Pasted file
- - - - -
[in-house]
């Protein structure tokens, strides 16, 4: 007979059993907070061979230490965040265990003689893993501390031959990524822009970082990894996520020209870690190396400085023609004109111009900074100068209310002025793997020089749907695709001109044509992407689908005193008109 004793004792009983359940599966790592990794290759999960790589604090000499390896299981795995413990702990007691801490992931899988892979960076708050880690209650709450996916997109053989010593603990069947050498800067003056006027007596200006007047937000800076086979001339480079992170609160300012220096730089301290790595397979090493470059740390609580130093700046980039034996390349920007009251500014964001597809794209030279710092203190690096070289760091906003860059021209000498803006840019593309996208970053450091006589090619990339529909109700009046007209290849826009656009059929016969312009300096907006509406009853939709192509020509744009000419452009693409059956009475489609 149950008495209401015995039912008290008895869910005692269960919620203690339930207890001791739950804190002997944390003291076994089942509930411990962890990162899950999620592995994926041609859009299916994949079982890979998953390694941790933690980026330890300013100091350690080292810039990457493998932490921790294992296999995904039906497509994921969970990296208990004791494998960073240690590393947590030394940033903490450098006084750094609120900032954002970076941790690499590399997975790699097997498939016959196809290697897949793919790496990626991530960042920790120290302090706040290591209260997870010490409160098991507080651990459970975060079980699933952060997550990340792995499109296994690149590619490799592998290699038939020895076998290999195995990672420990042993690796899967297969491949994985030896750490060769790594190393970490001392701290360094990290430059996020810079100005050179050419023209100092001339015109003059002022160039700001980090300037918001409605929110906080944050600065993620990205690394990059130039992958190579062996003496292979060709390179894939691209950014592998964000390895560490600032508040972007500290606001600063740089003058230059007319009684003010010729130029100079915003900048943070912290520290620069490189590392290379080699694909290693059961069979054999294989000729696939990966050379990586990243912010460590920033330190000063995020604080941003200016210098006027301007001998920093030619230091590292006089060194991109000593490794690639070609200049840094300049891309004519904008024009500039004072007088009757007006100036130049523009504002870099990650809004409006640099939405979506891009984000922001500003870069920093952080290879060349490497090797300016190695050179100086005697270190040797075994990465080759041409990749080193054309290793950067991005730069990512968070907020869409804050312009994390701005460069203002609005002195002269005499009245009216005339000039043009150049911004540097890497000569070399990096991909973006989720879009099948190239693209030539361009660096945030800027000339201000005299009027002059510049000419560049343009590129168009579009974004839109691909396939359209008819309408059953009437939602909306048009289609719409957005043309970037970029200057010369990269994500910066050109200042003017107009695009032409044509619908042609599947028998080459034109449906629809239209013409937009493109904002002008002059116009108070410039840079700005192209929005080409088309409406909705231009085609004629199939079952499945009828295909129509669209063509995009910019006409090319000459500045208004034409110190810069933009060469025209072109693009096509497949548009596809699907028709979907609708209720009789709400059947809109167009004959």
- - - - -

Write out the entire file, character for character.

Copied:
[in-house]
């Protein structure tokens, strides 16, 4: 007979059993907070061979230490965040265990003689893993501390031959990524822009970082990894996520020209870690190396400085023609004109111009900074100068209310002025793997020089749907695709001109044509992407689908005193008109 004793004792009983359940599966790592990794290759999960790589604090000499390896299981795995413990702990007691801490992931899988892979960076708050880690209650709450996916997109053989010593603990069947050498800067003056006027007596200006007047937000800076086979001339480079992170609160300012220096730089301290790595397979090493470059740390609580130093700046980039034996390349920007009251500014964001597809794209030279710092203190690096070289760091906003860059021209000498803006840019593309996208970053450091006589090619990339529909109700009046007209290849826009656009059929016969312009300096907006509406009853939709192509020509744009000419452009693409059956009475489609 149950008495209401015995039912008290008895869910005692269960919620203690339930207890001791739950804190002997944390003291076994089942509930411990962890990162899950999620592995994926041609859009299916994949079982890979998953390694941790933690980026330890300013100091350690080292810039990457493998932490921790294992296999995904039906497509994921969970990296208990004791494998960073240690590393947590030394940033903490450098006084750094609120900032954002970076941790690499590399997975790699097997498939016959196809290697897949793919790496990626991530960042920790120290302090706040290591209260997870010490409160098991507080651990459970975060079980699933952060997550990340792995499109296994690149590619490799592998290699038939020895076998290999195995990672420990042993690796899967297969491949994985030896750490060769790594190393970490001392701290360094990290430059996020810079100005050179050419023209100092001339015109003059002022160039700001980090300037918001409605929110906080944050600065993620990205690394990059130039992958190579062996003496292979060709390179894939691209950014592998964000390895560490600032508040972007500290606001600063740089003058230059007319009684003010010729130029100079915003900048943070912290520290620069490189590392290379080699694909290693059961069979054999294989000729696939990966050379990586990243912010460590920033330190000063995020604080941003200016210098006027301007001998920093030619230091590292006089060194991109000593490794690639070609200049840094300049891309004519904008024009500039004072007088009757007006100036130049523009504002870099990650809004409006640099939405979506891009984000922001500003870069920093952080290879060349490497090797300016190695050179100086005697270190040797075994990465080759041409990749080193054309290793950067991005730069990512968070907020869409804050312009994390701005460069203002609005002195002269005499009245009216005339000039043009150049911004540097890497000569070399990096991909973006989720879009099948190239693209030539361009660096945030800027000339201000005299009027002059510049000419560049343009590129168009579009974004839109691909396939359209008819309408059953009437939602909306048009289609719409957005043309970037970029200057010369990269994500910066050109200042003017107009695009032409044509619908042609599947028998080459034109449906629809239209013409937009493109904002002008002059116009108070410039840079700005192209929005080409088309409406909705231009085609004629199939079952499945009828295909129509669209063509995009910019006409090319000459500045208004034409110190810069933009060469025209072109693009096509497949548009596809699907028709979907609708209720009789709400059947809109167009004959």